Apologists for NSA redouble witch-hunt of Edward Snowden
20 January 2014
If anyone had any doubts about the real content of President Barack Obama’s “reform” of the National Security Agency’s massive spying programs, they should have been cleared up Sunday by the vicious bipartisan witch-hunt of the individual who made the NSA’s illegal activities known to the public, Edward Snowden.
Three leading members of Congress, Democrats and Republicans, appeared on television talk shows to brand Snowden a traitor and Russian spy, providing a justification for his being tried and executed. The former NSA contractor has been charged by federal prosecutors—though not yet indicted—with felony counts under the 1917 Espionage Act.
Without Snowden’s revelations of spying on the telephone calls, emails, text message and Internet activity of hundreds of millions of Americans and countless millions more around the world, there would have been no need for Obama to deliver his remarks at the Justice Department on Friday.
The US president’s response consisted of meaningless rhetoric about “privacy” and vague proposals for “oversight,” accompanied by a full-throated defense of the police state operations carried out by the NSA and other US intelligence agencies within the United States and around the world.
Obama’s lying remarks, which included an attack on Snowden, were a green light for the most right-wing sections of the ruling establishment to go on the offensive, braying for the whistle-blower’s blood.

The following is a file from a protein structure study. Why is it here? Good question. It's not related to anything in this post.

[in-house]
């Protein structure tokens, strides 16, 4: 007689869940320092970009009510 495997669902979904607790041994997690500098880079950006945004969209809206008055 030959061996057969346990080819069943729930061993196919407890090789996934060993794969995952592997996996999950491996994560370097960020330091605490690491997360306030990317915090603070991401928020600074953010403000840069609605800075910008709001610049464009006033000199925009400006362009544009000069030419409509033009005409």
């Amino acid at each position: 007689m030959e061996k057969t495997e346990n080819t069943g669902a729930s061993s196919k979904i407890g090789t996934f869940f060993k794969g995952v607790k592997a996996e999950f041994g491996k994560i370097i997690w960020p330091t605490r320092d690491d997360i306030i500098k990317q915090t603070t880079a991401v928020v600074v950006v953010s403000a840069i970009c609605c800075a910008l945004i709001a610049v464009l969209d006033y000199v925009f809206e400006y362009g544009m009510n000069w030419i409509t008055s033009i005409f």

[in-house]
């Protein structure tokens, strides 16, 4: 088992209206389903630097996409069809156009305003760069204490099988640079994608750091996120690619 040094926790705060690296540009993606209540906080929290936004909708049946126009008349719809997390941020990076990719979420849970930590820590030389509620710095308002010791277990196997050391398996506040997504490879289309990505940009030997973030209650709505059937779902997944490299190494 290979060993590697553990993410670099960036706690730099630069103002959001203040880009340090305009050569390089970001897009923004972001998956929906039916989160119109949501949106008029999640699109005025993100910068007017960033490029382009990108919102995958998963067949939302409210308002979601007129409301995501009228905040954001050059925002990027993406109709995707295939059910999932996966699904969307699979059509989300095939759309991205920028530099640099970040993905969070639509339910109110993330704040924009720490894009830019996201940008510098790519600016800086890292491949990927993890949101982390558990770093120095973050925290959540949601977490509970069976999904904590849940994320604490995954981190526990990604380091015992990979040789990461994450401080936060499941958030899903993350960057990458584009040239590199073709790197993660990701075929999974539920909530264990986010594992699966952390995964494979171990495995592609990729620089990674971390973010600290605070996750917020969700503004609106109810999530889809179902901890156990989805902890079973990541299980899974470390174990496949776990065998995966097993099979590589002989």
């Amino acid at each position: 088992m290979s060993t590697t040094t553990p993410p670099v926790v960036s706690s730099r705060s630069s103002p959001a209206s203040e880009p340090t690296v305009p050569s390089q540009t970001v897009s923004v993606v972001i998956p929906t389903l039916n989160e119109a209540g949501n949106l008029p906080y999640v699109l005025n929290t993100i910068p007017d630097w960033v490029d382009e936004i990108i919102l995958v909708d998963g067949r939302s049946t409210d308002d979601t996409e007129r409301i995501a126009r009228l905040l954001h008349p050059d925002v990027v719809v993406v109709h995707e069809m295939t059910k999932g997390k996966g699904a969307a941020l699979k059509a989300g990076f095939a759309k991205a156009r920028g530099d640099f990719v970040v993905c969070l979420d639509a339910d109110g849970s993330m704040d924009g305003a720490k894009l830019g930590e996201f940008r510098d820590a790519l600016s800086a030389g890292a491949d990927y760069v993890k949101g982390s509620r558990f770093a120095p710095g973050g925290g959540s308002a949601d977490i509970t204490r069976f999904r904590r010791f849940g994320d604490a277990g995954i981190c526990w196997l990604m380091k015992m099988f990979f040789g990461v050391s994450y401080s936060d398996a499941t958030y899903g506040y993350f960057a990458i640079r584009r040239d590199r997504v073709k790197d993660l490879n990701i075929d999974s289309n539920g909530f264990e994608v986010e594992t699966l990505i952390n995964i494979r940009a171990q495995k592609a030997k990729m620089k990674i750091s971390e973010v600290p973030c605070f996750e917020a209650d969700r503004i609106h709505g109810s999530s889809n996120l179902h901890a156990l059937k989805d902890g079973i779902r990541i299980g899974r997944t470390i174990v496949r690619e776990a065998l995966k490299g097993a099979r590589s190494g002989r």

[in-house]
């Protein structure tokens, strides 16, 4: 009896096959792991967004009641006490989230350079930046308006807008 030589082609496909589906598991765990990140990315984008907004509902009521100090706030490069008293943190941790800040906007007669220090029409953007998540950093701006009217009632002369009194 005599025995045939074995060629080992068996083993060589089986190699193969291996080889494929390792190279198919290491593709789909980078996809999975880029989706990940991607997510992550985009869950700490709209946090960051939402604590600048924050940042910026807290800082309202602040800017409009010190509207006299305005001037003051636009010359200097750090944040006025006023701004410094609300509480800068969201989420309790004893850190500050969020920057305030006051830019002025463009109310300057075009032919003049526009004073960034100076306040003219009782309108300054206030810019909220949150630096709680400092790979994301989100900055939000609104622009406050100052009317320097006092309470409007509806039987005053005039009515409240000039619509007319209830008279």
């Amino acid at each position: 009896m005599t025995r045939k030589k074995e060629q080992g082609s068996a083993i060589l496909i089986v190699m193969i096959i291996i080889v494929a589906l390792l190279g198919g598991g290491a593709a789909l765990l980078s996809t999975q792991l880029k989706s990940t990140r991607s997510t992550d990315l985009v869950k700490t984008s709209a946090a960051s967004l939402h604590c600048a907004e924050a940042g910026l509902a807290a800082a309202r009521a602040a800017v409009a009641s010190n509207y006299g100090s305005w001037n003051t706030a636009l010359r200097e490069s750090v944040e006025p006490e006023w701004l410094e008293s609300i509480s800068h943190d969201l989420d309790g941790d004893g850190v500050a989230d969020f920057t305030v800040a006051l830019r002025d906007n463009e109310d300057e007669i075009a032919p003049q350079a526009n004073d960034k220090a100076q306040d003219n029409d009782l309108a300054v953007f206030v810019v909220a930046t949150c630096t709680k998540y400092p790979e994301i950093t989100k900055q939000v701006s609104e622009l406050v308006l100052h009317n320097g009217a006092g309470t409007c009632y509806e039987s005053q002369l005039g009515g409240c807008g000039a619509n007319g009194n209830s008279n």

Appearing on NBC’s “Meet the Press”—appropriately sponsored by the Boeing Corporation—Representative Mike Rogers, the Republican chair of the House Intelligence Committee, described Snowden as “a thief, who, we believe, had some help; who stole information, the vast majority [having] nothing to do with privacy,” but rather “had to do with how we operate overseas to collect information to keep Americans safe.”
This is utter nonsense, given the multiple programs exposed by Snowden in which literally trillions of telephone and Internet records have been intercepted by the NSA. As for “how we operate overseas,” this, as Snowden’s revelations have made clear, includes bugging the phones and computers of government leaders such as Germany’s Chancellor Angela Merkel and Brazilian President Dilma Rousseff, snooping on international meetings of the European Union and other bodies, and conducting industrial espionage on Brazil’s state-owned oil corporation Petrobras as well as European companies and economic officials. These are all activities that have nothing to do with “keeping Americans safe” and everything to do with furthering the profit interests of US financial and corporate giants.
Rogers attempted to bolster his totally unsubstantiated allegations that Snowden is a spy by noting that “he arranged travel before he left,” and that “he had a go bag, if you will.” Arranging travel before you leave is a practice common to most rational people, not to mention someone who knew he would become the object of a worldwide manhunt once he revealed the NSA’s illegal spying.
The congressman went on to state: “I believe there’s a reason he ended up in the hands, the loving arms, of an FSB [Federal Security Service] agent in Moscow… I don’t think it was a gee-whiz luck event that he ended up in Moscow under the handling of the FSB.”
Asked whether she agreed that Snowden had been working with the Russians, Dianne Feinstein, the Democratic chair of the Senate Intelligence Committee, replied: “He may well have. We don’t know at this stage. But I think to glorify this act is really to set sort of a new level of dishonor.”